Tagged: Joe Orsak

Ed Catto: It’s a Small World, After All

I like crowds. I like big noisy events. State fairs? Love ‘em. Black Friday shopping days? I’m there. Live music with tiny crowded dance floors? Sounds good to me. San Diego Comic Con? Yeah, baby. Ditto The New York Comic Con.

But on the other hand, when I’m thinking about Geek Culture and comic conventions, I find that I also enjoy small comic conventions. There’s a certain charm, an aura of creativity and a sense of community that embraces you in a unique way that you won’t find at NYC’s Javits Center.

I had to cancel out of this past weekend’s WonderCon in Anaheim, California. That was a drag as I was looking forward to being a panelist on Rik Offenberger’s Marketing/PR panel. But I haven’t been on a convention hiatus; lately, I have been busy finding and attending them. For consecutive weekends, I attended conventions in two Central New York – The Liverpool Comic Show and The Ithacon. Both were ‘small’ cons, but they both had a lot of charm.

Vanguard’s J. David Spurlock was in rare form at the Liverpool Comic Show, but isn’t he always? And after drooling over a couple of the books he publishes, The Frazetta Sketchbook and Wally Wood: Strange Worlds of Science Fiction, I broke down and snagged them both. He also shared a Wally Wood story with my wife Kathe and I. Who knew Wally Wood lived in the Syracuse area for part of his creative life?

In fact, Kathe was charmed by Jack Robinson, who was friends with Wood. Robinson was exhibiting right next to Vanguard. He’s a strong artist in his own right, and Kathe bought a couple of Bettie Page prints from him.

It was nice to see ComiXology’s Chip Mosher make an appearance at the local show. Catching up with him was filled with a lot of smiles and laughs, as always.

Ithacon hosted some impressive guests. But they always have. Over the years, fans have had the pleasure of meeting so many fantastic creators at this show: Walt Simonson, Murphy Anderson, Frank Miller, John Byrne, Al Milgrom, Len Wein, Marv Wolfman and so many more.

Tom Peyer’s always been a favorite creator and I was so glad he was at Ithacon this year. I appreciate the unique way he mashes up his strong devotion to Silver Age comics with his subversively hilarious wit. His current comic, Aftershock’s Captain Kid is a winner and if you’re not reading it, you’re missing out.

There was another amazing part of Ithacon. Jim Shooter and Roger Stern, longtime pros and longtime pals, hosted a unique panel, where they reminisced about the days when Shooter first came to Marvel, joining Stern who was already on staff. It was a wildly entertaining hour full of great stories and behind the scene insights, all wrapped up in good natured fun. Fans deep into Bronze Age history loved this, but, due to the charisma of these two gents, even casual fans enjoyed it. The room was SRO the whole time.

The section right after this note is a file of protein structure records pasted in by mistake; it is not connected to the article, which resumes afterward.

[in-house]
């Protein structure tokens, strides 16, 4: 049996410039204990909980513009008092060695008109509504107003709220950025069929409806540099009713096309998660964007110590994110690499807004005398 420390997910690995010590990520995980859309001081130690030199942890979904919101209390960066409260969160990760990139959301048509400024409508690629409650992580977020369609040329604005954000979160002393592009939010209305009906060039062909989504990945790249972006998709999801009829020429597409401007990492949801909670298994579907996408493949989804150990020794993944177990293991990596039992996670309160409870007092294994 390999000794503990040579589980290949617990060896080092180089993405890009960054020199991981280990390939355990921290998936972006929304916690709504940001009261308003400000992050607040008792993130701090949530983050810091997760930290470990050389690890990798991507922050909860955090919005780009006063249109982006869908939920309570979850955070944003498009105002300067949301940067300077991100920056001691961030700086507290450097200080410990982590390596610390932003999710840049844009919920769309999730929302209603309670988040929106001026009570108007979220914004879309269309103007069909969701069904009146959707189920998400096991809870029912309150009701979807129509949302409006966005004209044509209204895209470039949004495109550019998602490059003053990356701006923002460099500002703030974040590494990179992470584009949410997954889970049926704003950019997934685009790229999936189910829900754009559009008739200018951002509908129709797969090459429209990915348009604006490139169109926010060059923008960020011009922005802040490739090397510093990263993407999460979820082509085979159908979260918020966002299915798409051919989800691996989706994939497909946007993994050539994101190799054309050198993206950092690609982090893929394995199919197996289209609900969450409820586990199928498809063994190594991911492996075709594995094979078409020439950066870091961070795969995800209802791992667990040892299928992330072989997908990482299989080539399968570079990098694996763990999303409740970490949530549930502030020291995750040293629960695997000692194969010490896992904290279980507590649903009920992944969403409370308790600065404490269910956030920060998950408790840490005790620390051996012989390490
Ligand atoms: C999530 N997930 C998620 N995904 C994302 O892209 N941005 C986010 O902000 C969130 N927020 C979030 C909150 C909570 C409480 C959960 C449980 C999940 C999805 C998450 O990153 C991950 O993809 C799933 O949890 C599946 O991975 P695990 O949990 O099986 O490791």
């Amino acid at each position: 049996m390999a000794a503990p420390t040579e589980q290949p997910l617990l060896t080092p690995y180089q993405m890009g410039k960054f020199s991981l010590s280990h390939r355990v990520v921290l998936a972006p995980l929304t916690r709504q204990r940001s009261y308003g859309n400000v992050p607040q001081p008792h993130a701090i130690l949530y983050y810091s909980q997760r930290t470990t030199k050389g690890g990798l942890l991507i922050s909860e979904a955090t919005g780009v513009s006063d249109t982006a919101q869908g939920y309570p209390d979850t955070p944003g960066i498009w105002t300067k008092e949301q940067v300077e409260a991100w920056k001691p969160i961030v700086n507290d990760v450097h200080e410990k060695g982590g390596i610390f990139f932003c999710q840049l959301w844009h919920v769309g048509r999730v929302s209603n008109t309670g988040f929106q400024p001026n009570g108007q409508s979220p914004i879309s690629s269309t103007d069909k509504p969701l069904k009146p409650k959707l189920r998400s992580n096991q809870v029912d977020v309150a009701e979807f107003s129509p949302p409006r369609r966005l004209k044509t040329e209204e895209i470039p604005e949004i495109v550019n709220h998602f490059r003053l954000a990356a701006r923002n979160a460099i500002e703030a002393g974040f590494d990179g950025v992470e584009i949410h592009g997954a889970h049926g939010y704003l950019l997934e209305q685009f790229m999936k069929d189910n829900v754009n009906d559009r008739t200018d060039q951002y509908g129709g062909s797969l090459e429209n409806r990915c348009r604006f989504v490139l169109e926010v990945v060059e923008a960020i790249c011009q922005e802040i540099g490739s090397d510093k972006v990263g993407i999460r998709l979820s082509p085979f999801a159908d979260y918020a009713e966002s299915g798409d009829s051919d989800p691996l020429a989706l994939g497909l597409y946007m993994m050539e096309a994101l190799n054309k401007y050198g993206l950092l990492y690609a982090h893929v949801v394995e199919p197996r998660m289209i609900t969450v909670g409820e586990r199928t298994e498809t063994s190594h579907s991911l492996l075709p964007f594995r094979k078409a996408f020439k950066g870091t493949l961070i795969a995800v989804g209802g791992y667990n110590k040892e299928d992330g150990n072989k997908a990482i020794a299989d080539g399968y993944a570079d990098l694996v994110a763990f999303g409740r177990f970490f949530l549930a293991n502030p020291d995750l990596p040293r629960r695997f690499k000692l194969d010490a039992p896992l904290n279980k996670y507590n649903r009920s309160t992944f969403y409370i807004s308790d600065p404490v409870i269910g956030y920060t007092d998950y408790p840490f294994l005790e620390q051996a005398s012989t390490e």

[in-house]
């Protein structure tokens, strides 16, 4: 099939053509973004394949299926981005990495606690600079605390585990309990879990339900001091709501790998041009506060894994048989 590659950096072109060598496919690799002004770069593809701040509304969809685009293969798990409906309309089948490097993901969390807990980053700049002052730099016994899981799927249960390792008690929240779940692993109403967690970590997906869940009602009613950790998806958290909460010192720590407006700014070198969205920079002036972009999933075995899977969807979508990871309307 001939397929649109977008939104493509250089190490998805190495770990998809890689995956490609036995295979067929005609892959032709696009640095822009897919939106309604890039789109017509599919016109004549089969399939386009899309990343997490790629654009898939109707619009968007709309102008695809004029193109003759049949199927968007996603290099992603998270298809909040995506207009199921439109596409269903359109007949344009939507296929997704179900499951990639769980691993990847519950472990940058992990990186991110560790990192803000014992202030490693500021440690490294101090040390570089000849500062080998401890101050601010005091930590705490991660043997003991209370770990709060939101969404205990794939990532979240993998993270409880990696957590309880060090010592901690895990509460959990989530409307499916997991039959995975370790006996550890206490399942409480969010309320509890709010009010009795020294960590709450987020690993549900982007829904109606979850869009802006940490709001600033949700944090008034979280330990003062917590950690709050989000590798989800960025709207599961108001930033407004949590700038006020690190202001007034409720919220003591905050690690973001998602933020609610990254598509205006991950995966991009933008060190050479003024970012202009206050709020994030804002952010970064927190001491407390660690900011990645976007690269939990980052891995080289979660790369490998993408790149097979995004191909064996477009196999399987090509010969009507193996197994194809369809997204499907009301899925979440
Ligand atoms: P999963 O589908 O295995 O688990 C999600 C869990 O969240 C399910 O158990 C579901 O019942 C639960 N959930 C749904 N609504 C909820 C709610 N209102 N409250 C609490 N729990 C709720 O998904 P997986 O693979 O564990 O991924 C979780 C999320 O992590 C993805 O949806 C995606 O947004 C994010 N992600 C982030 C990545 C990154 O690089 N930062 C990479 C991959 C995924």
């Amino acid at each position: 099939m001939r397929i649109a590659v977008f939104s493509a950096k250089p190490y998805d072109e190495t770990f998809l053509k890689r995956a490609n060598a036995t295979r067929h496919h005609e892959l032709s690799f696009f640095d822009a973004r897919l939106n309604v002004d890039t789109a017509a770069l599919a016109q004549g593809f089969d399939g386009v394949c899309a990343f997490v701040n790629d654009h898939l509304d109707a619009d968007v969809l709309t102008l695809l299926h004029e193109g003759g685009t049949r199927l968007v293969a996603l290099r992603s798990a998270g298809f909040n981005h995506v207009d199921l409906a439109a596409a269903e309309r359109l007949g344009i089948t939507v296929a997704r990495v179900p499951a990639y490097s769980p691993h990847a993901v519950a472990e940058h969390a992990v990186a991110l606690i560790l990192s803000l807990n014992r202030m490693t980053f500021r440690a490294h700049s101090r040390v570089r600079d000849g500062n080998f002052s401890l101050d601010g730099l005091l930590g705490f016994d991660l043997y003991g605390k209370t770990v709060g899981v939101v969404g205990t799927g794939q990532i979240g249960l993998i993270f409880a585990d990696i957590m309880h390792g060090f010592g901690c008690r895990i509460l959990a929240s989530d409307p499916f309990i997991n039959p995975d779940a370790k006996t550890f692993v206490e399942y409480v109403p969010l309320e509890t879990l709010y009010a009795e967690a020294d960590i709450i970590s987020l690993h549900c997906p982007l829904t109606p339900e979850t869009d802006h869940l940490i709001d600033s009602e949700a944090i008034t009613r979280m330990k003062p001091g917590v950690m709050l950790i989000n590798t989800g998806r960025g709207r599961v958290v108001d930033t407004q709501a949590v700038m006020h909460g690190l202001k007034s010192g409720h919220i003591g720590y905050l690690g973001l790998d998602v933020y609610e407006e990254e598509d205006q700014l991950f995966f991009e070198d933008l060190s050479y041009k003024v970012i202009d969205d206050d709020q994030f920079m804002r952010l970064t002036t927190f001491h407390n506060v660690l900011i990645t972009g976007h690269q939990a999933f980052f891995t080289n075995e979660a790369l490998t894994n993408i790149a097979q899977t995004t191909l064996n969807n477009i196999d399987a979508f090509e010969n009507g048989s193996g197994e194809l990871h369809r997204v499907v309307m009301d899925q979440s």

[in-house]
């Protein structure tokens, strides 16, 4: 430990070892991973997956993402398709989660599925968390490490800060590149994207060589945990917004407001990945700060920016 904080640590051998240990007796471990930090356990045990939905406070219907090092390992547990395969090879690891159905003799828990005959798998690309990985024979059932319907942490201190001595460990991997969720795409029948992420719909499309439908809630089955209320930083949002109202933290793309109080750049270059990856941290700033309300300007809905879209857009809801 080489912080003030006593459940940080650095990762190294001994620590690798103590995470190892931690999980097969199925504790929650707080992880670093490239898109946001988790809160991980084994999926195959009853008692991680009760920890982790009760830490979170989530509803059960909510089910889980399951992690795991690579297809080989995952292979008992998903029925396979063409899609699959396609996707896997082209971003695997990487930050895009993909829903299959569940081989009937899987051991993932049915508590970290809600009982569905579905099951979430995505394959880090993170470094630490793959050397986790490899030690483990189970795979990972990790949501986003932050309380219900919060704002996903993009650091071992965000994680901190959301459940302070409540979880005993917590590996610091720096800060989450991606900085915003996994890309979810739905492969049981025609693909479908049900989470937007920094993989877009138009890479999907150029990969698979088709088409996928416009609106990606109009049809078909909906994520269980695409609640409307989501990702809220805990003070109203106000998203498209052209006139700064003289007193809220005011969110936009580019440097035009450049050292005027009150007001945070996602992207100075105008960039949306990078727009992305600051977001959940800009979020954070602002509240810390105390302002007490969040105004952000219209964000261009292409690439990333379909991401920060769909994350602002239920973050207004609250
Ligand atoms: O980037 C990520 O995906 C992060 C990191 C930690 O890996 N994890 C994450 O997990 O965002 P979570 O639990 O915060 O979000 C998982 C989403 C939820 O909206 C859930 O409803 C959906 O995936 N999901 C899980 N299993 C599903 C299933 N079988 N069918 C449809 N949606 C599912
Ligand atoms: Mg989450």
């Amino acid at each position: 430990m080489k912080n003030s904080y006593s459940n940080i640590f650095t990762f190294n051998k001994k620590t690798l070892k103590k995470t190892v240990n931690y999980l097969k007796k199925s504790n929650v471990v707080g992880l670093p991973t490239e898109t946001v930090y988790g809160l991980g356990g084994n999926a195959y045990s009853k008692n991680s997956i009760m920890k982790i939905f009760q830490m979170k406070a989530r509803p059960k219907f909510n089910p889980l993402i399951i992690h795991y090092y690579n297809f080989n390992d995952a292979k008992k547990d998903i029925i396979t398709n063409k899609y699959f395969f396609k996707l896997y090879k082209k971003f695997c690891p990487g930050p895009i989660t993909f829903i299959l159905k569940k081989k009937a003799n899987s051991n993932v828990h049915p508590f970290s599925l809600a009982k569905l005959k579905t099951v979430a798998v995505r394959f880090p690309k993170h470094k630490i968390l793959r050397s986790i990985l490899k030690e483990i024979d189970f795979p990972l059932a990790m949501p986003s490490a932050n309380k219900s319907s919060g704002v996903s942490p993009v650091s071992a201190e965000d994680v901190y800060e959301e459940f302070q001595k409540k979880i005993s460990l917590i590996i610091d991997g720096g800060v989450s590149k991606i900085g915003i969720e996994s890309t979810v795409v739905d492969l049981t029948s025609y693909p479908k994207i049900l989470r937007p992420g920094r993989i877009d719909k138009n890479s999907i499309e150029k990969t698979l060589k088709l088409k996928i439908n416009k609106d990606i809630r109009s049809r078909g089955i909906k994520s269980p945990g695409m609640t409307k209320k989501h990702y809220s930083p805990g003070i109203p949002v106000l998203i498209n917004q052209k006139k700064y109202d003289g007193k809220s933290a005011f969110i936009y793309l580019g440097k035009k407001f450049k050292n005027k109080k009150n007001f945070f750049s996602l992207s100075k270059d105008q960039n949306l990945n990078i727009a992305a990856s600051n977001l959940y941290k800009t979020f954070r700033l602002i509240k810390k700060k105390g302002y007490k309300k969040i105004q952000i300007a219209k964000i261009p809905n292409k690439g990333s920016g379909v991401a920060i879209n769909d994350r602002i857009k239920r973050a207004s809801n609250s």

It’s always cool to see the local talent. Joe Orsak, who created the long-running Captain ‘Cuse, (a local Sunday newspaper superhero who fought villains each week, like his foe Lake Effect), was at the Powercon. The always enthusiastic Jim Brenneman, from nearby Marcellus, also displayed his upbeat and friendly artwork at Ithacon.

Pulp Nouveau Comix is a great comic shop in downtown Canandaigua, NY, and the owner, Mark, was at the Liverpool show. I love his store and it has that Joe Dirt/mullet strategy: “All Business Up Front, Party in the Back.” The back room of this “Curiosity Shoppe”-style store is filled with fantastic treasures.

And like all comic conventions, there were quite a few treasures to be found including:

  • Hulk vs. Superman by Roger Stern and Steve Rude. I have my copy of this prestige format comic/graphic novel ‘around here somewhere’ but I was so happy to find this at Ithacon. You see, my nephew Alexander recently asked, “Who’s stronger, Superman or the Hulk?” And when I send this to him, he’ll see!
  • Somerset Holmes: The Graphic Novel by Bruce Jones, April Campbell and Brent Anderson. What a wonderful adventure this one is. I enjoyed the comics long ago, and the story-behind-the-story is one of those cautionary Hollywood tales that has always stuck with me.
  • The Prince and the Pauper by Mark Twain. I discovered the 1946 New York City Board of Education version of this publication, where they used illustrations from students of NYC’s famous School of Industrial Arts. So this book has what I believe to be Alex Toth’s and Joe Orlando’s first professionally published illustrations!